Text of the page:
My husband’s favorite couple days of the year are right around the corner. I’m sure followed closely by our anniversary and my birthday, right? The Masters starts Thursday, and we will be watching closely from home – I for one will be rooting for a certain young Texan. The weather in Houston is about as good as it gets ALL year long. Sorry to YELL, but if you don’t live here you may not get it. Houston is wonderful, the people are so nice, and the weather is mostly humid and disgusting. We don’t waste our crisp, Spring days. Cheese board to the rescue.
There’s nothing easier for entertaining a crowd than a big, beautiful charcuterie and cheese board. A massive spread, with all the sweet and savory nibbles and condiments to accompany it, can sustain cocktailing sports fans (or an off topic book club) for hours. Throw in some pimento cheese for Southern flair, and now we’re really talking. Dust off your green jacket and grab a board.
Variety is the Spice of Life
Start by choosing a mix of cheeses from different milks (cow, sheep and goat). And be sure to vary the textures, some should be creamy and runny, others firm and grainy. And even if you’re not a fan of veiny bleu cheese, there’s nothing like a wedge of creamy gorgonzola dolce and a glistening square of honey comb to get your appetite stirring (which are delicious eaten together, by the way).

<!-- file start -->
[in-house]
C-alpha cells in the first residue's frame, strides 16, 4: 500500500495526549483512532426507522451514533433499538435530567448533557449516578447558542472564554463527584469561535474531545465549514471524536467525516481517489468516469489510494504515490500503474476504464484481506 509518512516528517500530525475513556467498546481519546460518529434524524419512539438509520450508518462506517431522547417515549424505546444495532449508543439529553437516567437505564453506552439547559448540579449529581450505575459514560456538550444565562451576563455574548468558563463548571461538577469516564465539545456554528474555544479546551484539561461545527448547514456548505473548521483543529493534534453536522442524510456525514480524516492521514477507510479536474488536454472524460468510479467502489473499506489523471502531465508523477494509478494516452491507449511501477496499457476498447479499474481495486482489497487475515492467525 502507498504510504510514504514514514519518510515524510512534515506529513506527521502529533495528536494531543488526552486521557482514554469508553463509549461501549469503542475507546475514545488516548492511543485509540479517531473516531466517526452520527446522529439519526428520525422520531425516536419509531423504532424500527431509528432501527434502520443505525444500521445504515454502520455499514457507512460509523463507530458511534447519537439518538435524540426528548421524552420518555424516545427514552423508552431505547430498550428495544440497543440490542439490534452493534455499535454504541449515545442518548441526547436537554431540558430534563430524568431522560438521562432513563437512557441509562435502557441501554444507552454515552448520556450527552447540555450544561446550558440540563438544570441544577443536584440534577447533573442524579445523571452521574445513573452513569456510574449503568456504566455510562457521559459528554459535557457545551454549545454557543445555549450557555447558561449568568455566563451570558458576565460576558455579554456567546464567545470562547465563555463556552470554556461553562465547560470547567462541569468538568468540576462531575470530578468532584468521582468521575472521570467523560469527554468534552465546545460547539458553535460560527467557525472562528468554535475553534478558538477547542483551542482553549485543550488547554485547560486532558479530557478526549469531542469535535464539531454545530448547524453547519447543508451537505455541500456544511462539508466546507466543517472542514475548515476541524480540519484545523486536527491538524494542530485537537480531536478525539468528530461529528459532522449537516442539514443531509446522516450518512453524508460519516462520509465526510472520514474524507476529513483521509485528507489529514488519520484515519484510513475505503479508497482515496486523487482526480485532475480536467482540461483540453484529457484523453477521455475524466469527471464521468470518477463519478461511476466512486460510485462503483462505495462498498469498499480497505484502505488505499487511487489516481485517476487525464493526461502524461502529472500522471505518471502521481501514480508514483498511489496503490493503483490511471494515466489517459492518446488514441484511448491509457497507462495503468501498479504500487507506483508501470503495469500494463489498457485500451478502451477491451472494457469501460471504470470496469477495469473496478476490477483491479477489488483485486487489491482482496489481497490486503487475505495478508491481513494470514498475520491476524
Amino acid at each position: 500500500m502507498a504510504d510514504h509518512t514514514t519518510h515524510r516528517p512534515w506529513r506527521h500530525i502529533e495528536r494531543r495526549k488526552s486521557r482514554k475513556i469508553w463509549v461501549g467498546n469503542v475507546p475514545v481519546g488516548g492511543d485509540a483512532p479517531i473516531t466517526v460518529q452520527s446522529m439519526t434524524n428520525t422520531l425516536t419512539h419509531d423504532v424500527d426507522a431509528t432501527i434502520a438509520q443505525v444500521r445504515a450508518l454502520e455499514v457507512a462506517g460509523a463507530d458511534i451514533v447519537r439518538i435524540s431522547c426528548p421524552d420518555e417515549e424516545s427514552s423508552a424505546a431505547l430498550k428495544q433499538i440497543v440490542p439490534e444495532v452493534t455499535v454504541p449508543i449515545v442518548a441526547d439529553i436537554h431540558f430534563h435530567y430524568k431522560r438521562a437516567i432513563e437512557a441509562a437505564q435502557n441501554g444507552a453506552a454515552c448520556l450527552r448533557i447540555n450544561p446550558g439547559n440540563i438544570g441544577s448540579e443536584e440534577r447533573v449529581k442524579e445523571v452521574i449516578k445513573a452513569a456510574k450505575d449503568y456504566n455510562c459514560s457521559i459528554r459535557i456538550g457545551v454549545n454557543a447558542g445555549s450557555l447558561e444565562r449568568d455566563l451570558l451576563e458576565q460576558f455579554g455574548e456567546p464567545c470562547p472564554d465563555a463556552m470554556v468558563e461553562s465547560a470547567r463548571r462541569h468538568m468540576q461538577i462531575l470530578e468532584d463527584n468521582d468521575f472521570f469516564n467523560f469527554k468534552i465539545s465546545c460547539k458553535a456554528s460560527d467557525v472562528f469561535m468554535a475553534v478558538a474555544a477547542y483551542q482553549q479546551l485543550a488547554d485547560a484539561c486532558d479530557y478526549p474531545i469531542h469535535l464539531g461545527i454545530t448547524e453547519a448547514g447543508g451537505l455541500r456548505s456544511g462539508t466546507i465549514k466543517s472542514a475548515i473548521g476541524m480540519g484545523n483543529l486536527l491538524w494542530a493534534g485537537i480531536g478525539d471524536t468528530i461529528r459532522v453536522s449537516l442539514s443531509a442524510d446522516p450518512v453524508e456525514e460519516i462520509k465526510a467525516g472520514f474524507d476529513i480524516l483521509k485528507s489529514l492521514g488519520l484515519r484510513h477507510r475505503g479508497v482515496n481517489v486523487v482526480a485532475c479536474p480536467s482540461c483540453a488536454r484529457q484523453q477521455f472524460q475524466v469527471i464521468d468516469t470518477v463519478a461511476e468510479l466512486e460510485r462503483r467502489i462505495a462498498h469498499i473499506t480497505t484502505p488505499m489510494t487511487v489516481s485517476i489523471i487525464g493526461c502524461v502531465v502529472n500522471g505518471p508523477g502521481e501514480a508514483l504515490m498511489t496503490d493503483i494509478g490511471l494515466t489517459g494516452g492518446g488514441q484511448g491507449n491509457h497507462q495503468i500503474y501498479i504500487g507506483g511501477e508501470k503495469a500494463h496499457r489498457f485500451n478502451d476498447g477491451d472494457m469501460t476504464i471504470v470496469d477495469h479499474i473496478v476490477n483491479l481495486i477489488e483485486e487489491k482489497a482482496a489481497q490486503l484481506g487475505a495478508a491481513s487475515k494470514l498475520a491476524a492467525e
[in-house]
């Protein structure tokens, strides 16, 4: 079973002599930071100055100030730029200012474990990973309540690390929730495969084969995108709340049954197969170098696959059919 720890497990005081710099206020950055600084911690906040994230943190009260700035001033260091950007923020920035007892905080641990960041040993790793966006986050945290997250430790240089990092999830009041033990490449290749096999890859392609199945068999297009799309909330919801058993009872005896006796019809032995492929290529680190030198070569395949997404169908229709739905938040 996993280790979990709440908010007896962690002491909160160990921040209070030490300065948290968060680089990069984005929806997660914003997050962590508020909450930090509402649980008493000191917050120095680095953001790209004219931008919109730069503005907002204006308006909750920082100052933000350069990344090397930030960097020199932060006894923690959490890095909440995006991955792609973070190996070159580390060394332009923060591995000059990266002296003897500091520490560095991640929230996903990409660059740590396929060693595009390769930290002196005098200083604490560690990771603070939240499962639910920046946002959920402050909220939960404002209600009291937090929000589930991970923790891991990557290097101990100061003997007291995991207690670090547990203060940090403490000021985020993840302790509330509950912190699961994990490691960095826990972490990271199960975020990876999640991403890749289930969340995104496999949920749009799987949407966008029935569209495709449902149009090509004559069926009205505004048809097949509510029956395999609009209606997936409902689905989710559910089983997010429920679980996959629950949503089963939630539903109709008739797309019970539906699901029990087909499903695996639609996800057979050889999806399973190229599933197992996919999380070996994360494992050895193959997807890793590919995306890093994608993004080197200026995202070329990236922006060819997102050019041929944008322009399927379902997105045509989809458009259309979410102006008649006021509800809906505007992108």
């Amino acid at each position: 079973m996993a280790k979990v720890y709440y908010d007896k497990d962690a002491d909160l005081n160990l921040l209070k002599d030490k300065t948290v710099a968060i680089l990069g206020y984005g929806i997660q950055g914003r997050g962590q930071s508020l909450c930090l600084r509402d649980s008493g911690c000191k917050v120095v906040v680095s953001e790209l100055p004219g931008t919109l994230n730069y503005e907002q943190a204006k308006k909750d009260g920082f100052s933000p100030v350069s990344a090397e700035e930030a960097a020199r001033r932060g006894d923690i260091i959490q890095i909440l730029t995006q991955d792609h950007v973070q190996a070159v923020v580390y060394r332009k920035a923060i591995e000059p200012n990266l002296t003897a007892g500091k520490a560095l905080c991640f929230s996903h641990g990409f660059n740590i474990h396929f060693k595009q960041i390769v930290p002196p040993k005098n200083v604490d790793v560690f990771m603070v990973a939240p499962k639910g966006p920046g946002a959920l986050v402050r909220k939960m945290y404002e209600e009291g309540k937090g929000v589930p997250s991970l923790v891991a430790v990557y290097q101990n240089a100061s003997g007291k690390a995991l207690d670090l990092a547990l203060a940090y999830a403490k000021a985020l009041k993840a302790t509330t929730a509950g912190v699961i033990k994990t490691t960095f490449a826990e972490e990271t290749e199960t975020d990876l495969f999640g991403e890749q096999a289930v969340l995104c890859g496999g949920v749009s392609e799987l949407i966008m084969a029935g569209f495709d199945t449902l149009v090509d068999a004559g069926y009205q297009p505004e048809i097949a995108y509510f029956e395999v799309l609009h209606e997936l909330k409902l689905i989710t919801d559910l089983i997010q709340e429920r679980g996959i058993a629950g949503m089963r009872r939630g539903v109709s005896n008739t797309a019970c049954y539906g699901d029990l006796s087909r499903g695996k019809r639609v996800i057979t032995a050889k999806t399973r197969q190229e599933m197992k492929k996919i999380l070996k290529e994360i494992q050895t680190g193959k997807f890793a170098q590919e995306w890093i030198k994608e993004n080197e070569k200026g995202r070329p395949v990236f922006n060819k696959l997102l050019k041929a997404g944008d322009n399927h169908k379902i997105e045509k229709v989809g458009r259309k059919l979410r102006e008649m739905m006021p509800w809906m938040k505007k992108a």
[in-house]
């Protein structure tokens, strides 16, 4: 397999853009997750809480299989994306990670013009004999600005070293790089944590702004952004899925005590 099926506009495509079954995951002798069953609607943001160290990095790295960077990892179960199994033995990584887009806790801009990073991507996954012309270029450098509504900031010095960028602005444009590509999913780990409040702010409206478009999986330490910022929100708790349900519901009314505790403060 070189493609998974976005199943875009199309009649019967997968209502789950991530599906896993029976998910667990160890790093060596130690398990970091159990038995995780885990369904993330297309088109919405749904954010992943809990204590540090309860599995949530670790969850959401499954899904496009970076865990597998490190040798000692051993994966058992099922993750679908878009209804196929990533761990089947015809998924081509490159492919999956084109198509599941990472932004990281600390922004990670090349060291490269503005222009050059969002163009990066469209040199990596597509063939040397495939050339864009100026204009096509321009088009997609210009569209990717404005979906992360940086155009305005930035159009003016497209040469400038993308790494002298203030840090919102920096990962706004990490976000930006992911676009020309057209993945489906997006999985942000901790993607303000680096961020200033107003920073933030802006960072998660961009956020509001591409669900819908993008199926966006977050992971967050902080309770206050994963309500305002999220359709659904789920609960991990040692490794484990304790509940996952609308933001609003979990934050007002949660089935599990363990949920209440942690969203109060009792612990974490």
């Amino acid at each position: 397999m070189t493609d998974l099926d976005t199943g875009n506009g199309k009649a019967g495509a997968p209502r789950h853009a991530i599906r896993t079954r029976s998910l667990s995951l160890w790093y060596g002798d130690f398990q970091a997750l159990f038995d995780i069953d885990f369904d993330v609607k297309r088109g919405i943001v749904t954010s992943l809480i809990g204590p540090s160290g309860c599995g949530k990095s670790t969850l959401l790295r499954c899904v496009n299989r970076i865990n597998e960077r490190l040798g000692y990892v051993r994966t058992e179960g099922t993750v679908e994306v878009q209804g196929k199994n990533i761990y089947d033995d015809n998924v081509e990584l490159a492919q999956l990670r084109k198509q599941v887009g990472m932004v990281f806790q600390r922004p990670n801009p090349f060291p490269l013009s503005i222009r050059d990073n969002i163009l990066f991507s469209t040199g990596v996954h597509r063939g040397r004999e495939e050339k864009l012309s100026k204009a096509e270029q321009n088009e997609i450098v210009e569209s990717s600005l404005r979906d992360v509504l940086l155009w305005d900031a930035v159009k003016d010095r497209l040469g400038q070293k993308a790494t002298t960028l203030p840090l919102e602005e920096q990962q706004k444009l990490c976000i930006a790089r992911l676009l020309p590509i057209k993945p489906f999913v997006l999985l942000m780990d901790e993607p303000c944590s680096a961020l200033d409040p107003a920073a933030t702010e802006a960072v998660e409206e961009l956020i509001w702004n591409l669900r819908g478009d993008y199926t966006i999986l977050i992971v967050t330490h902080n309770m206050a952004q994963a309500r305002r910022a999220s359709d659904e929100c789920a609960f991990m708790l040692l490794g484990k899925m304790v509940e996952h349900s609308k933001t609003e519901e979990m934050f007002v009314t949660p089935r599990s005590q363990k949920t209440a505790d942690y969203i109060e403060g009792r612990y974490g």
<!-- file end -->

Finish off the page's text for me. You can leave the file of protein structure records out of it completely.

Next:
Choose three to five cheeses for a large board. Once you start to have an arsenal of favorites, there’s no need to mix it up. Just stick with your tried-and-true cheeses and change up the condiments and extras. I also like to “mess up” the cheeses a little, so people aren’t afraid to jump in. Hard cheeses, like gouda and manchego, can be pre-sliced with a sharp knife and fanned out on the board to make them more manageable.
Humboldt Fog goat cheese
Laura Chenel chevre
St. Andre triple cream cow’s milk Brie
Mimolette, an aged raw cow’s milk cheese
If you’re shopping at Trader Joe’s, most of the cheeses are packaged under their brand. Here’s a good mix:
1,000 Day Gouda
Toscano (any of these varieties are good, especially the rosemary)
The Homemade Touch
Even if you choose to serve just a couple different cheeses — say a Manchego and a soft chèvre — you can add a homemade touch by making rosemary- and garlic-scented olive oil and drizzling it over your goat cheese, click here for the recipe. For warm, marinated olives, rinse off the brine your olives are packaged in and heat them on low heat in good quality olive oil with red pepper flakes or Aleppo chili, lemon rind and a bay leaf (look for a cold pressed, extra virgin olive oil that’s a rich green color).
• 3 to 5 cheeses (three is absolutely fine, unless you have a big crowd)
• Charcuterie (prosciutto, hard salami or French ham torn in to thin, uneven pieces)
• Crackers, bread sticks and flat bread (Sardinian flat bread, sliced baguette, seeded crackers, as well as rice crackers or endive spears for gluten-free friends)
• Dried or fresh fruit (blackberries, pomegranate seeds, fresh figs, dried cherries, dried apricots or dried wild blueberries)
• Nuts (toasted pecans, pistachios or Marcona almonds)
• Condiments (fig jam, quince paste, and mustards for meats, if serving)
• Cornichons and olives
• Dark chocolate broken up in bite-size chunks
Try it out and let me know how it goes — and if you have a favorite cheese to recommend, please comment below. Sometimes around here we dub these big boards of bread and cheese “dinner” and call it a day.